“It’s a reality that Venezuela is under a U.S. military threat,” Rodriguez said. 

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Venezuelan government censors social media with new law

Socialist legislators passed a new law Wednesday making journalists’ stories that incite “hate and intolerance” illegal. Those in violation could face a maximum prison sentence of 20 years or hefty fines.

Venezuelan’s socialist legislative super body, or constituent assembly, passed the new legislation to censor private media outlets and social media users who reported on protests against President Nicolas Maduro and his administration — amid shortages of food and medications. 

Constituent Assembly President Delcy Rodriguez said their decision to pass the new legislation was in memory of those who died during the protests. Instead of promoting war, Rodriguez said, the media should be promoting “messages of peace.”

The new law also enforces 30 minutes of weekly programing to “promote peace and tolerance” and gives digital content managers six hours to remove content that is in violation of the new law. The new law is also applicable to political parties that promote “fascism, intolerance or national hate.”

The Venezuelan government banned CNN, RCN and Caracol. 

The attacks against freedom of expression in Venezuela also include targeting reporters who are in any way critical of the government. The most recent example was the kidnapping of Jesus Medina, who said he was tortured and left on the side of the road Nov. 7, after he and two foreign correspondents tried to report on the lack of safety in prisons.  

According to the Penal Forum, a human rights organization that tracks political arrests in Venezuela, there are at least 114 political prisoners. The organization warns that the level of repression in the oil-rich country continues to rise. 

 

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Venezuelan government censors social media with new law

Venezuelan’s socialist legislative super body, or constituent assembly, passed a new legislation Wednesday censoring social media and threatening journalist with private media outlets with hefty fines and prison sentences of up to 20 years. 

The socialist loyalists say the law bans messages of “hate and intolerance.” Social media posts about protests against President Nicolas Maduro and his administration — amid shortages of food and medications — are included.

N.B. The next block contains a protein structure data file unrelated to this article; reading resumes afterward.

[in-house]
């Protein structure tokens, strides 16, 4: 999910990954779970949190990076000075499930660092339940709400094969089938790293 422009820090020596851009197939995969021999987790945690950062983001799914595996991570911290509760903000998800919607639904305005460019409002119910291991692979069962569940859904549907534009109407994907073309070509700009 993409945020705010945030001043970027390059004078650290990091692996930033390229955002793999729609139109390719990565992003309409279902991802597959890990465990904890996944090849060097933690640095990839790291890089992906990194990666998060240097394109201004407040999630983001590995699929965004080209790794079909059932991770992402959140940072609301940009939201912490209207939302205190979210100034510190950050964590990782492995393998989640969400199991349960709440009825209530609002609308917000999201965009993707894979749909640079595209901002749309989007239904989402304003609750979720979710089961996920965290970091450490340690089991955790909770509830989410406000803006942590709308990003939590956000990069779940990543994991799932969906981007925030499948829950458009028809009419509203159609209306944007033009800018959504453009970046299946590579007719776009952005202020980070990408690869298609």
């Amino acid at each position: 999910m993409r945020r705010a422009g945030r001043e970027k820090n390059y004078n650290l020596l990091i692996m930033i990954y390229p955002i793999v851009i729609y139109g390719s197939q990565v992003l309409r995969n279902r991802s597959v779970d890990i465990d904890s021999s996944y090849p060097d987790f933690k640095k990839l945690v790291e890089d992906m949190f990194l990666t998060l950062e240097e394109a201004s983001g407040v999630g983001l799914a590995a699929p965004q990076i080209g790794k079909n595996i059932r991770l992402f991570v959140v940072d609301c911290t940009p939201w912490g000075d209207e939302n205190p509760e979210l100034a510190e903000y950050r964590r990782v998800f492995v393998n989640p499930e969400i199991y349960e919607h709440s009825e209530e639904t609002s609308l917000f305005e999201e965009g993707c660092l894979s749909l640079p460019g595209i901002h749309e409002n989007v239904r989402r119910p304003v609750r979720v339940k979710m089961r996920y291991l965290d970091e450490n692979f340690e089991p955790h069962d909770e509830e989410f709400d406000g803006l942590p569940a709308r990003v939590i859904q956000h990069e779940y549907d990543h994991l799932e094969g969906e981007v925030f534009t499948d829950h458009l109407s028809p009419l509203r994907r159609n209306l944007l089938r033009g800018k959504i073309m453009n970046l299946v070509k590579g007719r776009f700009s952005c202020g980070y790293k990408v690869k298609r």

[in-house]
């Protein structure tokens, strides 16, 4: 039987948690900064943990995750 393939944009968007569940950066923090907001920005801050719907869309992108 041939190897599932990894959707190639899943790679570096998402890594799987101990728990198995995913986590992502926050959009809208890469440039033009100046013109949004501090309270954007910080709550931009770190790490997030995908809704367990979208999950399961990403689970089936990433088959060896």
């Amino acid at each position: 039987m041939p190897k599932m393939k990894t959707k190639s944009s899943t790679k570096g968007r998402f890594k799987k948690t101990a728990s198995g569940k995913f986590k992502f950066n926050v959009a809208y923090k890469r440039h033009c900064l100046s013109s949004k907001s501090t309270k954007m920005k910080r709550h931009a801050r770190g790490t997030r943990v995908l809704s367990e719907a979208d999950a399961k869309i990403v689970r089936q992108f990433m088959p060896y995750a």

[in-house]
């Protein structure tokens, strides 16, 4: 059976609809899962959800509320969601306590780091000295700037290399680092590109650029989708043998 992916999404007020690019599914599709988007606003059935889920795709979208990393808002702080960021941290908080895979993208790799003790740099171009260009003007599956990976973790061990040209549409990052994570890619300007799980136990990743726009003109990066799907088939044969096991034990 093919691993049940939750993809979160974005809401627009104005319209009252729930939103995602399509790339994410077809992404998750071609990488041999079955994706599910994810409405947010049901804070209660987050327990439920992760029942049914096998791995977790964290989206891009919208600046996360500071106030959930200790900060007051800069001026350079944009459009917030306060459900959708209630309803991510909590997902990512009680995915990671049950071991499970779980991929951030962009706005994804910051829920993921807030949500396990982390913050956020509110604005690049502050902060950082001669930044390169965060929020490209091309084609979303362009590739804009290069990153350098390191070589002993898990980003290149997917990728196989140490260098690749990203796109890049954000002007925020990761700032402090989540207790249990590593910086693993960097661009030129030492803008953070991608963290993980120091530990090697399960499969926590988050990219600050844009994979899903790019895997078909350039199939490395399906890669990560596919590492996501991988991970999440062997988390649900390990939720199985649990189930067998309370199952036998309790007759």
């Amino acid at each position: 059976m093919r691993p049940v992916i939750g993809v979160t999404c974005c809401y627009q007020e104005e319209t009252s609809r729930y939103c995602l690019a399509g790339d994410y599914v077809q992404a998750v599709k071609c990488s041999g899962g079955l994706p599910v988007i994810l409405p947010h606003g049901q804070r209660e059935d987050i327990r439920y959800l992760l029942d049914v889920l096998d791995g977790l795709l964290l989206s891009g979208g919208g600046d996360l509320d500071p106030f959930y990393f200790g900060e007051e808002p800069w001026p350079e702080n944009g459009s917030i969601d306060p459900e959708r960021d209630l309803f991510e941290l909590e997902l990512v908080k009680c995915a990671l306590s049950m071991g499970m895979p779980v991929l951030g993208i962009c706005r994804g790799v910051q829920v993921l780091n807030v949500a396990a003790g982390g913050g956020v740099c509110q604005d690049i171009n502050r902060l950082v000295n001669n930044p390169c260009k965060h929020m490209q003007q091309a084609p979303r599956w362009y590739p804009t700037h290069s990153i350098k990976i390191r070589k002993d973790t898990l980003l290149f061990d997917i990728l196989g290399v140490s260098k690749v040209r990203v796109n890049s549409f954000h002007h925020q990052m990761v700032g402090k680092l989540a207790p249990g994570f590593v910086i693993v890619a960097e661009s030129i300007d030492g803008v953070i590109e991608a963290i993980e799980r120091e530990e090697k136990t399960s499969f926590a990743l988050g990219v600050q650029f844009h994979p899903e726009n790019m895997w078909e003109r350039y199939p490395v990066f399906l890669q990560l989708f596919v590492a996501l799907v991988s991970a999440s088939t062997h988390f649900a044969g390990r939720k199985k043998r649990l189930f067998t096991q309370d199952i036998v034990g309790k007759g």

Constituent Assembly President Delcy Rodriguez said their decision to pass the new legislation, she said, was in memory of those who died during the protests. The Venezuelan government has already blocked CNN, RCN and Caracol for being critical of the government.

Instead of promoting war, Rodriguez said, they should be promoting “messages of peace.”

The new law also enforces 30 minutes of weekly programing to “promote peace and tolerance” and gives digital content managers six hours to remove content that is in violation of the new law. The new law is also applicable to political parties that promote “fascism, intolerance or national hate.”

The attacks against freedom of expression in Venezuela also include targeting reporters who are in anyway critical of the government. The most recent example was the kidnapping of Jesus Medina, who said he was tortured and left on the side of the road Nov. 7. 

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Venezuelan National Guard members arrested on suspicion of cocaine trafficking

After 140 bricks of cocaine coming from Venezuela turned up in Santo Domingo, a high-ranking socialist loyalist indicted on charges that he took bribes from drug traffickers touted the arrests of several subordinates.

Five members of the Venezuelan National Guard were facing charges Saturday after a cocaine trafficking operation was foiled in the Dominican Republic.

Gen. Néstor Reverol, commander of the Venezuelan National Guard and one of President Nicolas Maduro’s top loyalists, told reporters during a news conference Friday that four sergeants and a lieutenant were trafficking cocaine out of the Simón Bolívar de Maiquetía International Airport.

Reverol said the goal was to “dismantle the entire gang until getting to the leaders, bosses, of this organization.”